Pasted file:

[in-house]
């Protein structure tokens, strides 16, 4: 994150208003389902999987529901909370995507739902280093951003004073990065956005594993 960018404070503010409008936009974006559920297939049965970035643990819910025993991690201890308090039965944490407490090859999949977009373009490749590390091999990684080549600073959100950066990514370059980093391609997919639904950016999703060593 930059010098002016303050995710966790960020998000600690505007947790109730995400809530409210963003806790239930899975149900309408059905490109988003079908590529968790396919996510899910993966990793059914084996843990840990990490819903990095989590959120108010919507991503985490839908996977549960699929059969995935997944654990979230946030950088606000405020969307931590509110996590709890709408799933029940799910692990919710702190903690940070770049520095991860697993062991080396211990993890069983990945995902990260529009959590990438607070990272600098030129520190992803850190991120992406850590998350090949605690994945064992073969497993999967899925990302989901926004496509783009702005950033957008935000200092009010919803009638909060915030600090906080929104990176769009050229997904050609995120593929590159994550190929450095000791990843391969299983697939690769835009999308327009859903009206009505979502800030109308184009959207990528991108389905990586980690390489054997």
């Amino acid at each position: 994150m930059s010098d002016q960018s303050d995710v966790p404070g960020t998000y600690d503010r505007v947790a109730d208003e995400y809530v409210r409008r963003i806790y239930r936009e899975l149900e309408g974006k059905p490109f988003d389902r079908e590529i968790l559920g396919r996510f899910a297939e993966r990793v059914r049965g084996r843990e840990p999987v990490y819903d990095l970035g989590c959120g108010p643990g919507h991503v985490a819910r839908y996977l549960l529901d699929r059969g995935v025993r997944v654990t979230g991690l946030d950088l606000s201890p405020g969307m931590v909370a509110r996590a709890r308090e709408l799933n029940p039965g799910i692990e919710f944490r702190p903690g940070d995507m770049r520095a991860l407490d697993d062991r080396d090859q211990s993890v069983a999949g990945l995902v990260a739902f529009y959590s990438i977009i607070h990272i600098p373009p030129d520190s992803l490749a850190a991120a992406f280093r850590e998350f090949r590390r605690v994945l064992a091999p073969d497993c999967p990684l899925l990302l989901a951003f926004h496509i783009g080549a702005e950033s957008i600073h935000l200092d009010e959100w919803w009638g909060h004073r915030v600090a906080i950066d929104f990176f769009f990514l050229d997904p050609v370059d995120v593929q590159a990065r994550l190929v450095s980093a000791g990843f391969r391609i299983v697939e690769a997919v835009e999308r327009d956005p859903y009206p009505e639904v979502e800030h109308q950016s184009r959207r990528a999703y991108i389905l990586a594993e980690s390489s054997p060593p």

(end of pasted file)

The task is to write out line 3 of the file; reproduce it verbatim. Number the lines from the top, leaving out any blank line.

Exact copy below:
């Amino acid at each position: 994150m930059s010098d002016q960018s303050d995710v966790p404070g960020t998000y600690d503010r505007v947790a109730d208003e995400y809530v409210r409008r963003i806790y239930r936009e899975l149900e309408g974006k059905p490109f988003d389902r079908e590529i968790l559920g396919r996510f899910a297939e993966r990793v059914r049965g084996r843990e840990p999987v990490y819903d990095l970035g989590c959120g108010p643990g919507h991503v985490a819910r839908y996977l549960l529901d699929r059969g995935v025993r997944v654990t979230g991690l946030d950088l606000s201890p405020g969307m931590v909370a509110r996590a709890r308090e709408l799933n029940p039965g799910i692990e919710f944490r702190p903690g940070d995507m770049r520095a991860l407490d697993d062991r080396d090859q211990s993890v069983a999949g990945l995902v990260a739902f529009y959590s990438i977009i607070h990272i600098p373009p030129d520190s992803l490749a850190a991120a992406f280093r850590e998350f090949r590390r605690v994945l064992a091999p073969d497993c999967p990684l899925l990302l989901a951003f926004h496509i783009g080549a702005e950033s957008i600073h935000l200092d009010e959100w919803w009638g909060h004073r915030v600090a906080i950066d929104f990176f769009f990514l050229d997904p050609v370059d995120v593929q590159a990065r994550l190929v450095s980093a000791g990843f391969r391609i299983v697939e690769a997919v835009e999308r327009d956005p859903y009206p009505e639904v979502e800030h109308q950016s184009r959207r990528a999703y991108i389905l990586a594993e980690s390489s054997p060593p």